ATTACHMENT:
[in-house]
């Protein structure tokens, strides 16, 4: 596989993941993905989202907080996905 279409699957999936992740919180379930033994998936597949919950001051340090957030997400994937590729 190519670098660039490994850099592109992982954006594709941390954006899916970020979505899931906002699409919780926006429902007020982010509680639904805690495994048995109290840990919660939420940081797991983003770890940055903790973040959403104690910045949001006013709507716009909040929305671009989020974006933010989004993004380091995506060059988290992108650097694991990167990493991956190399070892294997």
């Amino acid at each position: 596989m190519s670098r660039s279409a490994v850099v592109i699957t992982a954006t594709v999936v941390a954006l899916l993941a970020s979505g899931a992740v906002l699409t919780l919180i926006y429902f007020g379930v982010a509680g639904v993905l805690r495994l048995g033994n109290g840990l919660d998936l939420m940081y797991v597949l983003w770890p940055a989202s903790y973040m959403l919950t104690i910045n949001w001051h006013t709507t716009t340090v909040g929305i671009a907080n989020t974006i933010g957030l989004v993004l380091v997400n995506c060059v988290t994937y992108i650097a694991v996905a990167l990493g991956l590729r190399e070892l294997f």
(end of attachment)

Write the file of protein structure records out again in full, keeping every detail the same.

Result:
[in-house]
């Protein structure tokens, strides 16, 4: 596989993941993905989202907080996905 279409699957999936992740919180379930033994998936597949919950001051340090957030997400994937590729 190519670098660039490994850099592109992982954006594709941390954006899916970020979505899931906002699409919780926006429902007020982010509680639904805690495994048995109290840990919660939420940081797991983003770890940055903790973040959403104690910045949001006013709507716009909040929305671009989020974006933010989004993004380091995506060059988290992108650097694991990167990493991956190399070892294997």
């Amino acid at each position: 596989m190519s670098r660039s279409a490994v850099v592109i699957t992982a954006t594709v999936v941390a954006l899916l993941a970020s979505g899931a992740v906002l699409t919780l919180i926006y429902f007020g379930v982010a509680g639904v993905l805690r495994l048995g033994n109290g840990l919660d998936l939420m940081y797991v597949l983003w770890p940055a989202s903790y973040m959403l919950t104690i910045n949001w001051h006013t709507t716009t340090v909040g929305i671009a907080n989020t974006i933010g957030l989004v993004l380091v997400n995506c060059v988290t994937y992108i650097a694991v996905a990167l990493g991956l590729r190399e070892l294997f």